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'Just going to speak to the doctor, dear,' the woman said. She briefly patted her son's hand, as it rested over the blanket, and stood up. She walked around her chair to the door. Doctor Cole stood at the entrance.
'What's wrong with him?' she asked quietly.
'Nothing,' said the doctor.
Mrs Chase paused, unsure that she heard correctly. 'But I – what?'
'There is nothing wrong with your son,' said Doctor Cole. He looked down at the clipboard in his hands and thumbed through the sheets. 'His temperature and breathing are regular, his reflexes are fine, and he didn't receive any broken limbs when he fell.'
His voice was full of surprise. This was what worried Mrs Chase the most, when doctors came across a very rare case and therefore did not know how to act accordingly. She peered into his eyes. They were wide as they scanned the pages in the clipboard. 'Doctor,' she whispered, desperately, 'what are you saying?'
He glanced quickly over her shoulder at Sam, then beckoned for her to follow him into the corridor. Outside the room, he quietly shut the door, and spoke in a low voice to the mother. 'There weren't even any bruises. Not even a scratch! And there seems to be no cause for him to have fallen over.'
'But he told you,' Mrs Chase interjected, 'he was dizzy.'
'He's perfectly fine now,' replied the doctor. 'This boy is a truly remarkable exception – how long ago was he brought in here? About an hour?' Mrs Chase nodded. 'He's regained consciousness and everything seems to be in working order. People usually take at least two hours here, and then we have to tend to physical injuries. But Sam has none! He fell down a set of stairs and he hasn't a single fracture or even a scrape!'
Mrs Chase nodded, as if she understood. She did not, however, and actually felt rather sick. What did this mean? It was completely unnatural…how had he come to no harm? She looked through the window in the door at her son.
Sam lay propped up against three pillows, his arms lying flat over the sheet. The past two hours whirled in his head like a videotape in fast motion. He remembered standing there – and then he was not. He instead had found himself on a desolate stretch of land in his dream, and there was a ferocious wind. The sky had been purple with dark clouds tumbling across it, and the sun was a burning ball of scarlet on the western horizon. A young voice was calling to him, but he couldn't hear what it was saying. And then he saw a pair of jet-black eyes, and heard a tinny, bone-chilling shriek, like a cat being attacked…
And then he had woken up on a hospital stretcher, with his mother running alongside him into the hospital. He still did not know what happened to him. The only thing that he understood was that at this moment, as he lay in the bed he felt stronger. Not just stronger since regaining consciousness, but the strongest he had ever been in his whole life. He smiled to himself; his arms, his hands and his legs, were like springs, coiled back and ready to fly out and achieve great things. He knew it was a silly sensation, and deduced that it was probably a typical reaction for anyone who had passed out and awoken again, but he fancied it.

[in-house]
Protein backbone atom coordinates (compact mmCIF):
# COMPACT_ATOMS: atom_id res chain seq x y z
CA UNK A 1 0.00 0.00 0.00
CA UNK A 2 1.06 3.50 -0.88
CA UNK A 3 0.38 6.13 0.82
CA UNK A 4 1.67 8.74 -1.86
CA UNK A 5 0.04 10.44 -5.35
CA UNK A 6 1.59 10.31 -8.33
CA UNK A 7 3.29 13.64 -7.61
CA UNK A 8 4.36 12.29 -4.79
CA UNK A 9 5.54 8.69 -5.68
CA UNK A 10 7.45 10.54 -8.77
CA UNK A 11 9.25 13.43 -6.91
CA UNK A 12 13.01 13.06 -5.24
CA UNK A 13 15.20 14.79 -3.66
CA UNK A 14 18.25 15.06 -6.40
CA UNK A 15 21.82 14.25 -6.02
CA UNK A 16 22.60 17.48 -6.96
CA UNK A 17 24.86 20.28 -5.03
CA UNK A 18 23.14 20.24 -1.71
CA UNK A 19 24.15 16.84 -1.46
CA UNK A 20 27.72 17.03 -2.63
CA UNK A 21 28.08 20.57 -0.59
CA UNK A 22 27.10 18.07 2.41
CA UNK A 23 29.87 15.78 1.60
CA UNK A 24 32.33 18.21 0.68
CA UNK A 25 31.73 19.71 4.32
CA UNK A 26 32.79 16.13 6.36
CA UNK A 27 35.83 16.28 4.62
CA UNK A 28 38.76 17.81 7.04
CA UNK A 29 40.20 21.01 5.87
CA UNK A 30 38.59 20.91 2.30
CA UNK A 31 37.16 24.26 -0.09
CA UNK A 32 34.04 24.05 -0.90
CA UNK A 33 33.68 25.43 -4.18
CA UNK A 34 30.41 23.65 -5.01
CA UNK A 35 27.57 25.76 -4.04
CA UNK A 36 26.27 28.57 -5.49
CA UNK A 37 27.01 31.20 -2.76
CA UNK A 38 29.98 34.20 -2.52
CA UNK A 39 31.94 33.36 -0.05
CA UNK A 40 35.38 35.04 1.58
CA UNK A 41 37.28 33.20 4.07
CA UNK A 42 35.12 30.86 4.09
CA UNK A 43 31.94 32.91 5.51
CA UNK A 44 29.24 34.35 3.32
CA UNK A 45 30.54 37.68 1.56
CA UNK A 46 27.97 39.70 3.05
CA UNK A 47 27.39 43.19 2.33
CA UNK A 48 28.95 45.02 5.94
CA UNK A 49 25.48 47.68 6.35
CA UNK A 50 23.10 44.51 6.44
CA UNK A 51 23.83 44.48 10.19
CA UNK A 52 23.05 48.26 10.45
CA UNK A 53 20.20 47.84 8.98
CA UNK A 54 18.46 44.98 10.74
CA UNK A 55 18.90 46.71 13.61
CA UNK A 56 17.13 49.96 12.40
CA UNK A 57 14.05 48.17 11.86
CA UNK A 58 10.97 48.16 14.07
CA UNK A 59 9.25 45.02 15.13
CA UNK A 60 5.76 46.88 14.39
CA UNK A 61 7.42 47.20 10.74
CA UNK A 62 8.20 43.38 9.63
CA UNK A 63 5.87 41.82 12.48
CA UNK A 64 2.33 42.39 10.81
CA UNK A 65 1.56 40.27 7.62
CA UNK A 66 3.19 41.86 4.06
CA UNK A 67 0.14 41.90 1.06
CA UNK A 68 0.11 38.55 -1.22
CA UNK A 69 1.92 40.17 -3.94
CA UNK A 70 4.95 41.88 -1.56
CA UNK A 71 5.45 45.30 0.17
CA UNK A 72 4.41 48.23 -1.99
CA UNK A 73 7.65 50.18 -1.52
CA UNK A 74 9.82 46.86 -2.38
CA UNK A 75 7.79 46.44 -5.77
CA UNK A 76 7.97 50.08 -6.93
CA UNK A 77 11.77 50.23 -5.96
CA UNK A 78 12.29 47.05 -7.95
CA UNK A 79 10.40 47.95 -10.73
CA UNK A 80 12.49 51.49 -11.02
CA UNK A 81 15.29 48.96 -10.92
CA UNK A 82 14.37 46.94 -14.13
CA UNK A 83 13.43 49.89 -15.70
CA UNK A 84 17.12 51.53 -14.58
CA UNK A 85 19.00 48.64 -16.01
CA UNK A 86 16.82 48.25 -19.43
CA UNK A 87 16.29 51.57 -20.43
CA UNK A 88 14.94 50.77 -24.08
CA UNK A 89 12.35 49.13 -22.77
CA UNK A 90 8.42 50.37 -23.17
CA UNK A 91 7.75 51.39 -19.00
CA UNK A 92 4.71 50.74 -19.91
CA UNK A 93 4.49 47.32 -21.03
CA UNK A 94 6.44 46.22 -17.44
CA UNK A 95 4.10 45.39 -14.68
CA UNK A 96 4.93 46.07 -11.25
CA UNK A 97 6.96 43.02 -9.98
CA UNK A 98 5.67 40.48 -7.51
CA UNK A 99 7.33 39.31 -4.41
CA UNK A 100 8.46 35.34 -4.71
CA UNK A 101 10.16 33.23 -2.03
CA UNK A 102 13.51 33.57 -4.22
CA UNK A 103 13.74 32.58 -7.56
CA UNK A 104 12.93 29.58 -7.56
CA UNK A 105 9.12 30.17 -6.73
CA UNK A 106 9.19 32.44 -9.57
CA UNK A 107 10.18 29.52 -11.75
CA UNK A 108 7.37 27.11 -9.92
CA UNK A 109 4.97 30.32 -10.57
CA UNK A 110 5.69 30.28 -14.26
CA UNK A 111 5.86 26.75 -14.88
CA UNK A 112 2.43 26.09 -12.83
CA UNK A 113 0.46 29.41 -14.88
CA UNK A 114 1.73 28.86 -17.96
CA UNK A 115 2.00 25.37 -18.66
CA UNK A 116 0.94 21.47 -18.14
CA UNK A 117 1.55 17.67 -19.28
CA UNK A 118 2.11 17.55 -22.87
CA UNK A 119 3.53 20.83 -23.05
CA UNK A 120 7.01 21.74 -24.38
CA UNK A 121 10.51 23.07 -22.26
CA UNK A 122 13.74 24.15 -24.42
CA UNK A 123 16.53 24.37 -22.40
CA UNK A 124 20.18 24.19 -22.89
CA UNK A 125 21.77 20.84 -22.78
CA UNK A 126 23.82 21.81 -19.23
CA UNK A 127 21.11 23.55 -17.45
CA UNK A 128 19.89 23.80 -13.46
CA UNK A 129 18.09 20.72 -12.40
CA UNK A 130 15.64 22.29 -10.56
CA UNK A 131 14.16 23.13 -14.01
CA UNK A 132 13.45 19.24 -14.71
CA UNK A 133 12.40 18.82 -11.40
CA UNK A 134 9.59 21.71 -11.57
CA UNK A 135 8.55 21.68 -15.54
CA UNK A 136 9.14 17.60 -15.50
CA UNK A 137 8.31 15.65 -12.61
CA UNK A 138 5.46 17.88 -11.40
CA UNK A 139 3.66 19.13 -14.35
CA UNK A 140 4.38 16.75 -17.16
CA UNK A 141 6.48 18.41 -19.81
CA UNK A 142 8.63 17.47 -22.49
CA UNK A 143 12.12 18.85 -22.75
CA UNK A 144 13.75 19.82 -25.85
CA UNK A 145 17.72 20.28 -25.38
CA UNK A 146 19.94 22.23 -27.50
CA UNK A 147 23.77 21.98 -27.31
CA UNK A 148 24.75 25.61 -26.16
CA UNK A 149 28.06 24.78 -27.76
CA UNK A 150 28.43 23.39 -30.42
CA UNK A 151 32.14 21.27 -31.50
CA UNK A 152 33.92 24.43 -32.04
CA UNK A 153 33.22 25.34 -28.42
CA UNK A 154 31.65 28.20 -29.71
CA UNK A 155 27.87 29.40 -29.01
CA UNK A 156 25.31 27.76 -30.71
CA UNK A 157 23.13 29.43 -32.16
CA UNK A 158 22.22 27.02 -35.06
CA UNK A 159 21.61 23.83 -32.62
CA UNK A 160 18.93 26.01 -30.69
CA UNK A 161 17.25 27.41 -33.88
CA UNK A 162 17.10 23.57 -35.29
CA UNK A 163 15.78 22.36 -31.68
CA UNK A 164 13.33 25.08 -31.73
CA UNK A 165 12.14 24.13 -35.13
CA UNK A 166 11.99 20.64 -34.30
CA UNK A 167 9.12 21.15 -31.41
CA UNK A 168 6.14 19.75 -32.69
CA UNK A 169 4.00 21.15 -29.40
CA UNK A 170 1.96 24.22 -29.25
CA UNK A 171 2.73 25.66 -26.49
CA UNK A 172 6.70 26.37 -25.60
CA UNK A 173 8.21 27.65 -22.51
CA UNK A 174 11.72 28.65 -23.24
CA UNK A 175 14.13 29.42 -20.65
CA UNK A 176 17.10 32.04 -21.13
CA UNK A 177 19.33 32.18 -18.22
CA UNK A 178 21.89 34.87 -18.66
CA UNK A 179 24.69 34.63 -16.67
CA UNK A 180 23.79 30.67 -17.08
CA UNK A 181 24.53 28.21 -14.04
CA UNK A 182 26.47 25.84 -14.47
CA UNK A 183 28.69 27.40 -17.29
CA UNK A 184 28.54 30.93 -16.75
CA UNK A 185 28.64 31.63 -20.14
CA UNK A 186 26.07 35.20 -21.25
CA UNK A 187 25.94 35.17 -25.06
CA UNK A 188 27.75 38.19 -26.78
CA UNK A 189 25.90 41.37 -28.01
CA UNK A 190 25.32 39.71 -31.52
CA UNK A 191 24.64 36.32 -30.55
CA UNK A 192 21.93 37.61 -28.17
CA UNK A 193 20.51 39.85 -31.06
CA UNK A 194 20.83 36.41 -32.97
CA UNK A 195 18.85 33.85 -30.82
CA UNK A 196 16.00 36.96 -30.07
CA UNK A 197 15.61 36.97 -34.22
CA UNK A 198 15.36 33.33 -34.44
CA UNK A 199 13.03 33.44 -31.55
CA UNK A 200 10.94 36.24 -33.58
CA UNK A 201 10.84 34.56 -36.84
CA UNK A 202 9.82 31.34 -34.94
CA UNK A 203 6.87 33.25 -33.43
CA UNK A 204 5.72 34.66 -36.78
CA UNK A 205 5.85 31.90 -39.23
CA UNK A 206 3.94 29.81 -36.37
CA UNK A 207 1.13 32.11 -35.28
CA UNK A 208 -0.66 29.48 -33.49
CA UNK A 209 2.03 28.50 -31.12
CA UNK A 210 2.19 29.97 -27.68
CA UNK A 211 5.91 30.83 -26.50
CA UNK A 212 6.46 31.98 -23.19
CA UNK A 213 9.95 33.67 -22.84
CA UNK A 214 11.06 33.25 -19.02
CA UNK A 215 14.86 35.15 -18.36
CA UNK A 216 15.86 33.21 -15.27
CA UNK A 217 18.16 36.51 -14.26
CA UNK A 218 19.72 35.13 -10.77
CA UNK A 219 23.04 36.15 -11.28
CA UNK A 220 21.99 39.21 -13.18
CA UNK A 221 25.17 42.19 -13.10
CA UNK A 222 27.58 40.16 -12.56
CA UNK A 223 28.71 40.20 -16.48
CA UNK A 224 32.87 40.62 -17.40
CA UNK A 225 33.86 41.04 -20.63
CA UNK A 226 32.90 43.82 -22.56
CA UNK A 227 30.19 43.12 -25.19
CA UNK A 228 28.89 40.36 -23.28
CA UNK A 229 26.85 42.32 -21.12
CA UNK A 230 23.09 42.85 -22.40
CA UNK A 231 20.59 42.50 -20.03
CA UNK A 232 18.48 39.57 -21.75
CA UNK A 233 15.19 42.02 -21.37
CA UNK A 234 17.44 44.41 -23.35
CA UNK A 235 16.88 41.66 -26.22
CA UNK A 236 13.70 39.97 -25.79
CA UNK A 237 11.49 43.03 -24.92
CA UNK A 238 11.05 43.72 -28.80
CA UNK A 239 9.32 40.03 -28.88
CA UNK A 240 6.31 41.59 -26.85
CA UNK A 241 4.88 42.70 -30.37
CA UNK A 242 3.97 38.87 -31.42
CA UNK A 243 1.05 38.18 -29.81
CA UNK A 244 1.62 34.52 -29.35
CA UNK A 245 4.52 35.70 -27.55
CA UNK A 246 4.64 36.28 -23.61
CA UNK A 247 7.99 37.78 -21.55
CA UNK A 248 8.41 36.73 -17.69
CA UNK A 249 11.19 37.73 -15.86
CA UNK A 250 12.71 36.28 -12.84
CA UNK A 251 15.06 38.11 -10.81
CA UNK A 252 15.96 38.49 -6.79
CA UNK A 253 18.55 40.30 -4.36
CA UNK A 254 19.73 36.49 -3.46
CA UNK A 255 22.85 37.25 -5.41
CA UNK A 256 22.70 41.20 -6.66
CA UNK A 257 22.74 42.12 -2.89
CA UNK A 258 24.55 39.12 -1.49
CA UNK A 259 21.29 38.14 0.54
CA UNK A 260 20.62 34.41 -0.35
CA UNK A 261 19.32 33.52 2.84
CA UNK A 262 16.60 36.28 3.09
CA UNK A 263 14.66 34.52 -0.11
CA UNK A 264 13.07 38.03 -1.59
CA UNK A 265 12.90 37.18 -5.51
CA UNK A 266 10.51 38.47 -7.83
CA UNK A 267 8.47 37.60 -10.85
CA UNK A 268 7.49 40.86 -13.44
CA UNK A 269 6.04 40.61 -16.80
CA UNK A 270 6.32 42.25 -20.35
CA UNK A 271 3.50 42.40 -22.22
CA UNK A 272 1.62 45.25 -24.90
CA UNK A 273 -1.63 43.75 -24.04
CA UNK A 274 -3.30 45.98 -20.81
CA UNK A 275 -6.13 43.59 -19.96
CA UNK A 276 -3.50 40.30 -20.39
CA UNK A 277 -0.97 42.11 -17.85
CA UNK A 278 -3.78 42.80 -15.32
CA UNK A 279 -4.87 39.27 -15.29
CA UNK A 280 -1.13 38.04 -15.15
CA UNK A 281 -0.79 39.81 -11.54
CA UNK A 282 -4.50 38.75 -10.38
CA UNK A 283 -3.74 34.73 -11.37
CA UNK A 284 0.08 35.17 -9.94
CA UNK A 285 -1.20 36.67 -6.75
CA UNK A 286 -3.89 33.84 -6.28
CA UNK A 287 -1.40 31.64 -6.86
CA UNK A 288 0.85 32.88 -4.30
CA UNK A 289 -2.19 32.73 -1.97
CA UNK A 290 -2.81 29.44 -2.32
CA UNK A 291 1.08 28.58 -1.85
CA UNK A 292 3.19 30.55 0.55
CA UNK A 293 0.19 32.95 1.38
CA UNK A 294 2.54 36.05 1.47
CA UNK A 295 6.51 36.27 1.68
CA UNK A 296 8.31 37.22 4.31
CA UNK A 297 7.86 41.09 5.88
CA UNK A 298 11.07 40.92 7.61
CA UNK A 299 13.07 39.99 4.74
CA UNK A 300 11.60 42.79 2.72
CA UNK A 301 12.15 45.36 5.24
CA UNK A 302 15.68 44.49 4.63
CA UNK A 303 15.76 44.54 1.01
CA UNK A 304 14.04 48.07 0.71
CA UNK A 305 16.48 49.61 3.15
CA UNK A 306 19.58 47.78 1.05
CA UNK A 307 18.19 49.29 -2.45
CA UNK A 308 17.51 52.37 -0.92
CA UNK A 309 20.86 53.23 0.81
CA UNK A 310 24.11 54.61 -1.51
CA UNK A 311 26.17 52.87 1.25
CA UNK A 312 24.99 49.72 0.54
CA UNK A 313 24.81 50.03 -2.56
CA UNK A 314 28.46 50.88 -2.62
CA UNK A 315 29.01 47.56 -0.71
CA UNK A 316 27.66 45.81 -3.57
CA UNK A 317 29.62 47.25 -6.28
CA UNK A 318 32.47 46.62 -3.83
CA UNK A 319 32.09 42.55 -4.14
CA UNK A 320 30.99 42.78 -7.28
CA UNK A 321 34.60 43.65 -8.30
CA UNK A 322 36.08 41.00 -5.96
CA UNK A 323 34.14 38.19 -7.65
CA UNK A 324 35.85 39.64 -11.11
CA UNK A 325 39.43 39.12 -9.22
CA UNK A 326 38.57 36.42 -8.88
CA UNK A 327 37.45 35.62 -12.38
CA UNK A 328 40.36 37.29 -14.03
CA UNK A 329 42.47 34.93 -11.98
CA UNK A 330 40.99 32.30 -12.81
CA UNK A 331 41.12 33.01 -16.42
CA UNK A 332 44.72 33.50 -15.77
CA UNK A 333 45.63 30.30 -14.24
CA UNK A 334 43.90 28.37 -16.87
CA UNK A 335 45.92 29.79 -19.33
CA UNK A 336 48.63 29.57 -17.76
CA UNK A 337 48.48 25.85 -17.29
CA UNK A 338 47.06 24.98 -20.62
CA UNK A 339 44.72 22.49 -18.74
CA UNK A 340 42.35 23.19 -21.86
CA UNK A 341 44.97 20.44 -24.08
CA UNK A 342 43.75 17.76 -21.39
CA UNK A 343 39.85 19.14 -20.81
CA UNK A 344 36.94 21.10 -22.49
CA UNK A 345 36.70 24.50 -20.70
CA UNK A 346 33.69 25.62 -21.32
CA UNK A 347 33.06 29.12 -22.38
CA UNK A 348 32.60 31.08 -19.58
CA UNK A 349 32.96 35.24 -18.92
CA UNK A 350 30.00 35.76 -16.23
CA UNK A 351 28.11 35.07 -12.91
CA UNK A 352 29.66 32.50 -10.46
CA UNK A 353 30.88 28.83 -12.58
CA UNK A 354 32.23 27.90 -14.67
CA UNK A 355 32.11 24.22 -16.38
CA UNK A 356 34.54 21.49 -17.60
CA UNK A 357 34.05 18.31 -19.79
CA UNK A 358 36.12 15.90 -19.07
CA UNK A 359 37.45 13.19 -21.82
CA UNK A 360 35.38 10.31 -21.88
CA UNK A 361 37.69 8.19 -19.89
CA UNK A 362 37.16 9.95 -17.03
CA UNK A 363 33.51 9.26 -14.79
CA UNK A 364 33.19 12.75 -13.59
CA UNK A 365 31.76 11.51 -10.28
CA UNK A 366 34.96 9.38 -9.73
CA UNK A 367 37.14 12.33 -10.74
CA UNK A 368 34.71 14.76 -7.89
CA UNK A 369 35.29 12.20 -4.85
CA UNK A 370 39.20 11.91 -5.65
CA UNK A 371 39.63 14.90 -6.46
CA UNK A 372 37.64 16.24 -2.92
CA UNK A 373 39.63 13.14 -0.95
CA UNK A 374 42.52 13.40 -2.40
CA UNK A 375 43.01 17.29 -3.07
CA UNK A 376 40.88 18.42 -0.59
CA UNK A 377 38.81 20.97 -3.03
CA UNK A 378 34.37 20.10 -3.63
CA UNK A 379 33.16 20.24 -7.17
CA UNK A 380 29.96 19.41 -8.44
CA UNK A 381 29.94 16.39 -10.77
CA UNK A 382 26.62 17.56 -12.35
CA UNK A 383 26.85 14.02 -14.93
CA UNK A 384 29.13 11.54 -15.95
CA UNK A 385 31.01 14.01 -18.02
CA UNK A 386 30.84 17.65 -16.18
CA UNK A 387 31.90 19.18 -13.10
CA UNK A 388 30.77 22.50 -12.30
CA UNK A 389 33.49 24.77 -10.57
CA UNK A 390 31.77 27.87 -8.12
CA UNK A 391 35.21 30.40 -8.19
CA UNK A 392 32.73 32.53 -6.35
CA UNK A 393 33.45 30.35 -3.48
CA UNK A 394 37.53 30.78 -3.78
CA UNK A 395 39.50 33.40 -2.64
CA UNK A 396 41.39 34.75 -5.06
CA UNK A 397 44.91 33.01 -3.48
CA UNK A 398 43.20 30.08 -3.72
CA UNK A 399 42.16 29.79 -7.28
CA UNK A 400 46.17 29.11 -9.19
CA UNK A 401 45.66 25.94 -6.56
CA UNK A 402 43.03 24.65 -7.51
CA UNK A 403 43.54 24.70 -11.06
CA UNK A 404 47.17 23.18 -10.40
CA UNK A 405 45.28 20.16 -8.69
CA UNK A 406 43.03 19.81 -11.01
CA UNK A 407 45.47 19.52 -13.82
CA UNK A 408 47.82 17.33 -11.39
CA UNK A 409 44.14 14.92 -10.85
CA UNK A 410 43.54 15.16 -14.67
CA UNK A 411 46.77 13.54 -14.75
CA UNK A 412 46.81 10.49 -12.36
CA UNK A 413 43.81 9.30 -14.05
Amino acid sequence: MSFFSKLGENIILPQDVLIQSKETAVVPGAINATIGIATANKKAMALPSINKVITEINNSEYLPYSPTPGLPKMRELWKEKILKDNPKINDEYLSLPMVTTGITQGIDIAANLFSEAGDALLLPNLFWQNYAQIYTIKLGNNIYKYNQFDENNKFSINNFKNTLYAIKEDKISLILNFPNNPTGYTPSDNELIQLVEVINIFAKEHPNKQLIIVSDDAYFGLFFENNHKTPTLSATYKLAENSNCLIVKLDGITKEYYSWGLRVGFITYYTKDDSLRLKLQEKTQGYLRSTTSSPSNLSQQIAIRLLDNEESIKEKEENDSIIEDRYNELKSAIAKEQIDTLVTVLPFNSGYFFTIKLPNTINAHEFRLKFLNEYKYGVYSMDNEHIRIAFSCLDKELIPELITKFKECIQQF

Sam sighed. He did not want to move just yet, in case his philosophy was wrong and his body was broken, so he simply lay and stared ahead. A buzzing sound met his ears. His eyes twirled in the sockets, and then he located the source of the noise. A wasp was busy trailing around the room.
Sam kept his eyes trained on the insect. It was a pointless exercise that one did to pass the time. He couldn't avert his gaze now, though. He watched it as it swooped and spiralled, not thinking about how he should have lost it now, as an ordinary person would. He found it so incredibly easy, even as the wasp picked up speed, to keep his eyes on it.
The wasp came forwards and flew up to the wall above his head. Sam did not want to tilt his head back so he listened. The sound grew intense again, and the wasp came into sight; it was flying slowly down toward his head.
(my hands my hands they're burning I'm on fire)
The wasp dropped before his face so that it hovered an inch in front of his nose. Sam kept perfectly still. The buzzing was shrill. His body was like a spring again.
The wasp turned, and began to zoom in a horizontal line away from his face, as if it had suddenly sensed the power in his body…
Sam moved. It was a quick, thoughtless action governed by instinct and agility; he saw his arm fly up, and his hand pelted through the air, his fingers swiping like a whip. He caught the wasp.
Mrs Chase blinked. Had she just seen what she thought she'd seen? She surveyed her son. He was sat in bed, his left arm outstretched and straight. His fist remained closed, and for a second it looked like some Nazi salute. But he was holding something. Was it possible…? No, surely not…
'Did you see that?' she whispered, partly excited, partly fearful.
'No, what happened?' Doctor Cole seemed only half interested. He was still filling in notes on his clipboard. Mrs Chase ran up to him.
'It's Sam, he caught a wasp!'
'Good for him.'
The woman grunted disapprovingly. 'It was flying really fast though. He just reached forward and his hand was like a bullet. He caught that fly!'
Doctor Cole looked at her. 'Truly?' he said. She nodded. He moved towards the door and had to stoop very slightly to peer in through the window. He saw Sam, drawing his hand back to himself. He watched as the boy's fingers relaxed and opened. A tiny black dot, which Doctor Cole assumed to be an insect, lying in the centre of his palm began buzzing, and flew off. Sam's expression seemed to remain passive, unaware that he had done something remarkable.
The doctor was speechless. He pushed open the door and walked in. His mother followed. Both adults looked at him in awe and disbelief.
Sam shrugged. 'What? I wasn't going to kill it.'